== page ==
The Zika virus outbreak in South America has caused thousands of cases of microcephaly, where an infant is born with an unusually small head and brain. The threat is so serious that the CDC has issued a level 2 alert for anyone attending the Olympic Games in Brazil this summer. The World Health Organization has also issued travel precautions.
(Article by Steven Salzberg, republished from http://www.forbes.com/sites/stevensalzberg/2016/06/20/the-zika-virus-poses-a-threat-to-everyone-especially-at-the-rio-olympics/#74dc8e014c7c)
Most of the attention has focused on microcephaly, understandably so, but Zika threatens more than just pregnant women. In recent months, the evidence has been building that Zika also causes Guillain-Barré Syndrome (GBS).
GBS is a rare but terrifying disease in which your own immune system attacks your nerve cells, leading to rapid paralysis and, in some cases, death. With the best available modern care, the death rate is about 5%, but it’s much greater when patients cannot get high-level care.
The first report of Zika as a cause of GBS appeared earlier this year in The Lancet, in a study of a 2013-14 Zika outbreak in French Polynesia (Tahiti). 42 patients were identified with Guillain-Barré syndrome (a startlingly high number for this otherwise rare disease), and 41 of them tested positive for Zika. None of those patients died, but the study provided convincing evidence that Zika was the cause of GBS.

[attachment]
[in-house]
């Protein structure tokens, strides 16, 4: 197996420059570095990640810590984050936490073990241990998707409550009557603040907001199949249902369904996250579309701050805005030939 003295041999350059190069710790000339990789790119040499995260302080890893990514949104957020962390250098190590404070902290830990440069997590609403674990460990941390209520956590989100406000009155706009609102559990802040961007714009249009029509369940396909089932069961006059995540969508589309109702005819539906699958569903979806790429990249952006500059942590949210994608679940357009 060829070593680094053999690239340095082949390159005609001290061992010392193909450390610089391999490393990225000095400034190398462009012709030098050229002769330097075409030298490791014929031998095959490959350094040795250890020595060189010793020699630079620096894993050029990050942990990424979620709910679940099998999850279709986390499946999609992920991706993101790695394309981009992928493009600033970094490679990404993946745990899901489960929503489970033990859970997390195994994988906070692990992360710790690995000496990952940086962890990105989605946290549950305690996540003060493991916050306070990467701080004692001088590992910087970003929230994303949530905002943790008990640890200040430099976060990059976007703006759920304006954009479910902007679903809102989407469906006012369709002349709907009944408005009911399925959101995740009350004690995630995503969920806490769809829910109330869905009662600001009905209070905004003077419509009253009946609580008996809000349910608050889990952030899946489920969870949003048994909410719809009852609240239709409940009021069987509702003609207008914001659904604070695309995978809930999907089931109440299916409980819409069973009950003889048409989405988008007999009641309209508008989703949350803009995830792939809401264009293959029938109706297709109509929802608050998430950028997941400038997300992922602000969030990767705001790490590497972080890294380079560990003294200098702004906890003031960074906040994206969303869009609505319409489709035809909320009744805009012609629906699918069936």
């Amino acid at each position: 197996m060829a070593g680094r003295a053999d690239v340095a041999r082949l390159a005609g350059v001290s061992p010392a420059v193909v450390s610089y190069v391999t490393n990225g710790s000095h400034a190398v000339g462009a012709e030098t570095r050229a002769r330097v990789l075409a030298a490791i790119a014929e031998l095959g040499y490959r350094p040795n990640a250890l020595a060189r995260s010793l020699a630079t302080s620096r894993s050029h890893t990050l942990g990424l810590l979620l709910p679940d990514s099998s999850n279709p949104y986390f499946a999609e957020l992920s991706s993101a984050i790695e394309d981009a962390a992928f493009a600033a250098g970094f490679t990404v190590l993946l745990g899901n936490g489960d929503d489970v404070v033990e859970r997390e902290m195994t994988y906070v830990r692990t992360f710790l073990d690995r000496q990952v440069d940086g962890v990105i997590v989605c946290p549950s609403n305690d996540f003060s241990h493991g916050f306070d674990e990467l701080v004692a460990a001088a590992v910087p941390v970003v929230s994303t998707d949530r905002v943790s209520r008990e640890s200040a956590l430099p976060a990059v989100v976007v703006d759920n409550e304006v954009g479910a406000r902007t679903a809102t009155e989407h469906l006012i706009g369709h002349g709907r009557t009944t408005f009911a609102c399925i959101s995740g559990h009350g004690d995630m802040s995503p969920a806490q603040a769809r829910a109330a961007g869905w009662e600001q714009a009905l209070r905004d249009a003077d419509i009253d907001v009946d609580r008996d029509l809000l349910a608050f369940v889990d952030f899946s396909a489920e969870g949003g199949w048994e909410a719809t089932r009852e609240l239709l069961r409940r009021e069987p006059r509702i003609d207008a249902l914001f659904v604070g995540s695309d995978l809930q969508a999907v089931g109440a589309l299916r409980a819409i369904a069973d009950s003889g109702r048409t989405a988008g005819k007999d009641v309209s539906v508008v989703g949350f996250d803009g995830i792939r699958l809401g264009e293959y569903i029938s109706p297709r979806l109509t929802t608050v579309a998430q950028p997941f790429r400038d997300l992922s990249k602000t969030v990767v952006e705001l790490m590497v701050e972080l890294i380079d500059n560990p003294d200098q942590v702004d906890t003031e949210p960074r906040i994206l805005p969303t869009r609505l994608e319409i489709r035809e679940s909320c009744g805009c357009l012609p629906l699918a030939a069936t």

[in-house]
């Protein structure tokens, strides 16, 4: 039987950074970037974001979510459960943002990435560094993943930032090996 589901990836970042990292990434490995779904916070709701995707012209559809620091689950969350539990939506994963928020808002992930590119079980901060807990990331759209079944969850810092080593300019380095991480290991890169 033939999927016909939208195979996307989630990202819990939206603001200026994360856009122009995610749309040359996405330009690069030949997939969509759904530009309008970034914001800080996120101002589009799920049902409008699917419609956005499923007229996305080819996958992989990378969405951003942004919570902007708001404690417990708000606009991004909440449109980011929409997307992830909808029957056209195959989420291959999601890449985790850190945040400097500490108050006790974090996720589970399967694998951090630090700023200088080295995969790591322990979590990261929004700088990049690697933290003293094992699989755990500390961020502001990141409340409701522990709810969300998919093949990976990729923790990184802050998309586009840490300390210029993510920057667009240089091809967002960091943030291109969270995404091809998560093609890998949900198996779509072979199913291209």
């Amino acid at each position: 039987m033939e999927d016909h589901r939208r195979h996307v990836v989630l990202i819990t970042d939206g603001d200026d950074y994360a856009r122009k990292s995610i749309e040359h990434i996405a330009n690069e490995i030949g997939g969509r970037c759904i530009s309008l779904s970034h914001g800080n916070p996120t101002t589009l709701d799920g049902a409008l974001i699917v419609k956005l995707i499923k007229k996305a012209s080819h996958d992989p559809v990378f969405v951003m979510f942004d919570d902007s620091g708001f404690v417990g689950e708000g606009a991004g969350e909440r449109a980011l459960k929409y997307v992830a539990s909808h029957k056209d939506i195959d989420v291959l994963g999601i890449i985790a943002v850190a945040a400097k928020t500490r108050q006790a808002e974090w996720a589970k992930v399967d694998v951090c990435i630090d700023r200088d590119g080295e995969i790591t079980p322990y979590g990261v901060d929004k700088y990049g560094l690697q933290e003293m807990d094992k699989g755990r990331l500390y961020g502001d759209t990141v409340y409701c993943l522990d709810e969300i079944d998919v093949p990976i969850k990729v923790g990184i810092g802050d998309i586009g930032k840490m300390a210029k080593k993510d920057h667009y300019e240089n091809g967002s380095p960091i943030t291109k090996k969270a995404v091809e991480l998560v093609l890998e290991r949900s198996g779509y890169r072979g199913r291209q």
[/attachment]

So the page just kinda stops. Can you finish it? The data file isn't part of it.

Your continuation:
This year, reports have emerged of a sharp increase in the number of cases of Guillain-Barré in South America, where the Zika outbreak is most severe. As the Washington Postreported back in February, the small town of Turbo, in Colombia, which normally sees at most one case per year, has already seen five cases, three of them fatal.
In response to this threat, a group of more than 200 doctors from around the world has signed an open letter to the WHO (read it here) that
call[s] for the Rio 2016 Games to be postponed and/or moved to another location—but not cancelled—in the name of public health.
The letter points out that Rio is at the epicenter of the Zika epidemic, with 32,000 cases so far, and the holding the games there–with all the associated travel involved–may accelerate the spread of the dangerous Brazilian strain.
The newly emerging risk of Guillain-Barré syndrome makes it clear that Zika virus presents a threat to everyone. The Rio Olympics are likely to make it worse. Anyone planning to visit Rio for the Games should take all the precautions they can, but the best plan might be simply to stay home.
Steven Salzberg is the Bloomberg Distinguished Professor of Biomedical Engineering, Computer Science, and Biostatistics at Johns Hopkins University.